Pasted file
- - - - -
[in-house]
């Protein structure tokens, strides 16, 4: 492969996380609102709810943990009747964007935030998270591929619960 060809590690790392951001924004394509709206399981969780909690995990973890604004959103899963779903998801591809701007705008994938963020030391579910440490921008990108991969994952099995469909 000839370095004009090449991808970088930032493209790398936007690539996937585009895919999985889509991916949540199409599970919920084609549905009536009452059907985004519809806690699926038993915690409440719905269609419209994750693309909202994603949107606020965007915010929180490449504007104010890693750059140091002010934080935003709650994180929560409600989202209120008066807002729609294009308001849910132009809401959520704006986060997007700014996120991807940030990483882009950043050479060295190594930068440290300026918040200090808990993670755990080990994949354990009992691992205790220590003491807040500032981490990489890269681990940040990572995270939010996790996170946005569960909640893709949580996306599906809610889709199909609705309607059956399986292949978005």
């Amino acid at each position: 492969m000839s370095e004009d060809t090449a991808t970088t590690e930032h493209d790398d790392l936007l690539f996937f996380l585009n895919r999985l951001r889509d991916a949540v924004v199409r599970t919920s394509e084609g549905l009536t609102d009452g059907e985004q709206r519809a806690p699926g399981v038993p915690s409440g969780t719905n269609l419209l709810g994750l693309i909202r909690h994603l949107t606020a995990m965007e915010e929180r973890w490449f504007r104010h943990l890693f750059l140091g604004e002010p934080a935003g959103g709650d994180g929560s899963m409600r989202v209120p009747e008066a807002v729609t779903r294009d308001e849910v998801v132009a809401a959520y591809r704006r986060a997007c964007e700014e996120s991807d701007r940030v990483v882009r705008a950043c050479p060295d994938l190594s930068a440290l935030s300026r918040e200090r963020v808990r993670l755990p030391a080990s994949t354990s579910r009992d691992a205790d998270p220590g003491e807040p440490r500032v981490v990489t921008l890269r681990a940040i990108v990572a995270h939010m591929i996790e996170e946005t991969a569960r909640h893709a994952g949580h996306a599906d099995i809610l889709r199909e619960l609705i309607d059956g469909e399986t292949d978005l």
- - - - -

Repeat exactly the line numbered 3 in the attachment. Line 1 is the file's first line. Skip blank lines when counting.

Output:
């Amino acid at each position: 492969m000839s370095e004009d060809t090449a991808t970088t590690e930032h493209d790398d790392l936007l690539f996937f996380l585009n895919r999985l951001r889509d991916a949540v924004v199409r599970t919920s394509e084609g549905l009536t609102d009452g059907e985004q709206r519809a806690p699926g399981v038993p915690s409440g969780t719905n269609l419209l709810g994750l693309i909202r909690h994603l949107t606020a995990m965007e915010e929180r973890w490449f504007r104010h943990l890693f750059l140091g604004e002010p934080a935003g959103g709650d994180g929560s899963m409600r989202v209120p009747e008066a807002v729609t779903r294009d308001e849910v998801v132009a809401a959520y591809r704006r986060a997007c964007e700014e996120s991807d701007r940030v990483v882009r705008a950043c050479p060295d994938l190594s930068a440290l935030s300026r918040e200090r963020v808990r993670l755990p030391a080990s994949t354990s579910r009992d691992a205790d998270p220590g003491e807040p440490r500032v981490v990489t921008l890269r681990a940040i990108v990572a995270h939010m591929i996790e996170e946005t991969a569960r909640h893709a994952g949580h996306a599906d099995i809610l889709r199909e619960l609705i309607d059956g469909e399986t292949d978005l």